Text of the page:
Over the last several weeks, businesses across the country (and all over the world) have closed to help stop the spread of Coronavirus. Businesses that have been able to stay open likely had to change regular operations. All of this has greatly affected contract workers and the gig economy.
Workers who used gigs to supplement their income or to work for themselves full-time are seeing a shift in the amount of hours they’re able to work. These gigs include those for ride-sharing and food delivery. There is some relief for these workers through the Federal Government’s stimulus package. The package states that gig workers are eligible to receive unemployment compensation.
The government has asked the public to changed its behavior to stop the spread of the virus. As a result of social distancing and self-quarantine, approximately 10 million Americans have filed for unemployment. It is expected that another 10 million will file in the coming weeks.
Some gig employees have been able to keep working, including those who work in delivery centers. However, they are continuing to put themselves at risk every time they show up for work. These types of pos` itions usually include additional pay or healthcare benefits if the employee becomes ill.
Other workers in the gig economy, such as sports broadcasters and wedding photographers are also feeling the impact. Obviously, there is a financial aspect to this: if a gig worker isn’t able to work, there’s no money to be made. But there’s also an emotional aspect that stems from not being busy or feeling as if there’s no purpose for the day.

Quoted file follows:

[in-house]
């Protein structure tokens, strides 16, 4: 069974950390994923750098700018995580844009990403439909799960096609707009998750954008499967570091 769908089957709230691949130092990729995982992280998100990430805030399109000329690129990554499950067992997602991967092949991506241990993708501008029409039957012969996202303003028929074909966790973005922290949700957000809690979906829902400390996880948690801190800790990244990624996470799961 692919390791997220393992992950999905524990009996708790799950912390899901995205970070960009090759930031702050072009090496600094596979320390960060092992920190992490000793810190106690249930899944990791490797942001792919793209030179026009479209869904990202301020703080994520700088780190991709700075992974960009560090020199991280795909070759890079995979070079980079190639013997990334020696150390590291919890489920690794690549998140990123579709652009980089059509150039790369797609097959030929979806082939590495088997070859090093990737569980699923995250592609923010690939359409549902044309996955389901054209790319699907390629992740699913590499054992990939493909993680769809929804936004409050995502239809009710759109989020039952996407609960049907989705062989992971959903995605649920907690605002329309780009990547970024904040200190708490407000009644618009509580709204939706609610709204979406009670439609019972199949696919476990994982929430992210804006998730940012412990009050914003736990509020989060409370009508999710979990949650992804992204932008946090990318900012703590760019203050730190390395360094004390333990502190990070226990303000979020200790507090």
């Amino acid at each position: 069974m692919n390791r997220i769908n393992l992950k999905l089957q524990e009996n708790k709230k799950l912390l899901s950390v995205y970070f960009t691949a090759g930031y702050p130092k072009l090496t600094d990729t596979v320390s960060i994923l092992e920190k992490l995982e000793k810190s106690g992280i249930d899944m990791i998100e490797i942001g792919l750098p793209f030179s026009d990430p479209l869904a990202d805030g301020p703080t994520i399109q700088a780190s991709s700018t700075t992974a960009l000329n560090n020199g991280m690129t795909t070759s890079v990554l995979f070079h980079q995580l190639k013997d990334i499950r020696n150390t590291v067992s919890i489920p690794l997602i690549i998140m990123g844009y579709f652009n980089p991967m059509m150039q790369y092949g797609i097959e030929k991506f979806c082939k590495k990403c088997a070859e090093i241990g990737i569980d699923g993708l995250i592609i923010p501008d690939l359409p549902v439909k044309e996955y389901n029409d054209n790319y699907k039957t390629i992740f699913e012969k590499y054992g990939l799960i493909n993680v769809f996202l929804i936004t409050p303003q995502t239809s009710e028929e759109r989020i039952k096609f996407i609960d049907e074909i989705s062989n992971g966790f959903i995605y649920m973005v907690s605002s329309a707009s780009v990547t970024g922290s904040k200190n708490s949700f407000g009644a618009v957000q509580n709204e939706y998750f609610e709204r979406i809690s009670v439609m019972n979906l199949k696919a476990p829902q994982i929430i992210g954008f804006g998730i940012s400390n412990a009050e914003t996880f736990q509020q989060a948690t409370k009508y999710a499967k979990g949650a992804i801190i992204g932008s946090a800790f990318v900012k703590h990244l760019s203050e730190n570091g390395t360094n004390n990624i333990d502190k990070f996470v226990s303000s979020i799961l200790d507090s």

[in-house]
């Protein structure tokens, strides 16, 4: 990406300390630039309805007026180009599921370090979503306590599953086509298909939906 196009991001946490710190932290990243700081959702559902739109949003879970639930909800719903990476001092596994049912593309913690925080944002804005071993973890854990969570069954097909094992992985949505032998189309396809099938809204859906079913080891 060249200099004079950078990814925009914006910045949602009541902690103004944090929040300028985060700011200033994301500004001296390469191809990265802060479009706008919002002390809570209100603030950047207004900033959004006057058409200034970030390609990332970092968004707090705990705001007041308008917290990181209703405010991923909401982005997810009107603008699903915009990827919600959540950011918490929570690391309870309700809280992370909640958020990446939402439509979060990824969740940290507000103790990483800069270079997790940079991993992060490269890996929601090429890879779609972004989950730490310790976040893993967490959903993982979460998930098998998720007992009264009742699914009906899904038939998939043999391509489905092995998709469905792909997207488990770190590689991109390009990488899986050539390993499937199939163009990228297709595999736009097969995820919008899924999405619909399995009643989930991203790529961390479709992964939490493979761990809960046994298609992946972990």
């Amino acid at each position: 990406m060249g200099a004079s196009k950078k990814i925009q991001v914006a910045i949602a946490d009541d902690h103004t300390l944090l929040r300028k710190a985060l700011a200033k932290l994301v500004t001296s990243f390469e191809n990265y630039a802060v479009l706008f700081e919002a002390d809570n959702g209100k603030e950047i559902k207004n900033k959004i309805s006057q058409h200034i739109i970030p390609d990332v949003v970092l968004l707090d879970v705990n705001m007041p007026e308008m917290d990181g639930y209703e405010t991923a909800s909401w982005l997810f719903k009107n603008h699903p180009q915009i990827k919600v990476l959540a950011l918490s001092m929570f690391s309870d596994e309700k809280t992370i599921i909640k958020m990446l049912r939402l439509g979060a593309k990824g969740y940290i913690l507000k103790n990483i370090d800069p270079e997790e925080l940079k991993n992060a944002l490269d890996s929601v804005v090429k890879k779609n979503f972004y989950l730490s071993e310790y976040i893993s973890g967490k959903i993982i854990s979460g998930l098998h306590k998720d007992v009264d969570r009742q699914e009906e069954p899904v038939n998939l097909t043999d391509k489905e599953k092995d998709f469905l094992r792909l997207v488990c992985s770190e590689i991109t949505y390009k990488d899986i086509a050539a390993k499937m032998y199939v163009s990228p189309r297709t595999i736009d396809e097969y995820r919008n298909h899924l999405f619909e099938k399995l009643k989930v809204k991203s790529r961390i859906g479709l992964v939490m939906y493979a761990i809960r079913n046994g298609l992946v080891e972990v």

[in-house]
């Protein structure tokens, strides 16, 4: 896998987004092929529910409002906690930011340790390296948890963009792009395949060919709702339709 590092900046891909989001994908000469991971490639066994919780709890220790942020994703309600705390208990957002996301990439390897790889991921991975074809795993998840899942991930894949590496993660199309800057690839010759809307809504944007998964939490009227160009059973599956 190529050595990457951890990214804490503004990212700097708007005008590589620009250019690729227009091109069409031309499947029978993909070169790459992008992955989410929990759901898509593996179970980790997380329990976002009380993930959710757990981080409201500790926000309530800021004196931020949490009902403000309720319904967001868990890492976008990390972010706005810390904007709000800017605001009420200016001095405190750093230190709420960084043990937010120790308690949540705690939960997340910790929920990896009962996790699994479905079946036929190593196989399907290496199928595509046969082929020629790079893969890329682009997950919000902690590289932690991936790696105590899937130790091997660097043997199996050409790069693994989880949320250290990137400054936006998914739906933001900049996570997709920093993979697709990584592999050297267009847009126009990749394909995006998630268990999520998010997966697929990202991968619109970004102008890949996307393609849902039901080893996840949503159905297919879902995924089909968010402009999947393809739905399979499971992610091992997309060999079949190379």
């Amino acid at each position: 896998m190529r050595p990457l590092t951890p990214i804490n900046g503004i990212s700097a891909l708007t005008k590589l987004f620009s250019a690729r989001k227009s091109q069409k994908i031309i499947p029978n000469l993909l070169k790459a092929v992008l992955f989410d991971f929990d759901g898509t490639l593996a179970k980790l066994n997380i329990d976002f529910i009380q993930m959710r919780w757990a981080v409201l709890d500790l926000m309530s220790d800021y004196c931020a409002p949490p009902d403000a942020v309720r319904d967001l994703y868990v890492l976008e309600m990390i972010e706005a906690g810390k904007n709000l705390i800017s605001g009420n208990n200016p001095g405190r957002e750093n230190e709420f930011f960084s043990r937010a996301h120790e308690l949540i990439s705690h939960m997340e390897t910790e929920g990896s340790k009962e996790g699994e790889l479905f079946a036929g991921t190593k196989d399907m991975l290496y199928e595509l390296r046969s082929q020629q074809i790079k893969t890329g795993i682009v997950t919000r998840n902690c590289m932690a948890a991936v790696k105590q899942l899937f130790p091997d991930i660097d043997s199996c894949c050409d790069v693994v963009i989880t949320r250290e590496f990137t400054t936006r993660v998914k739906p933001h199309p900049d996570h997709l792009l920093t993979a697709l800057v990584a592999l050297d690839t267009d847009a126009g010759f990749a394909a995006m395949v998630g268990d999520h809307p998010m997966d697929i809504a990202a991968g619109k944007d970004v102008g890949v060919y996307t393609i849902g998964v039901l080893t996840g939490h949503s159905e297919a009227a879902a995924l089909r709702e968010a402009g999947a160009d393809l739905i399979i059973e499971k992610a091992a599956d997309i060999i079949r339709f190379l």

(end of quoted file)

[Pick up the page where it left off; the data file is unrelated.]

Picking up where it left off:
Experts have warned that this could lead to a mental health crisis. Having work to do is more than getting a paycheck. Keeping a job gives people a sense of purpose and accomplishment. The emotional toll of the virus could last longer than the financial impact.
But many people are asking if the gig economy is dead.
Right now, it depends on who you ask. For many, finding small jobs they can do from home is easier now. In terms of money, it’s cheaper for companies to hire contractors than full-time workers. Time will tell.
April 6, 2020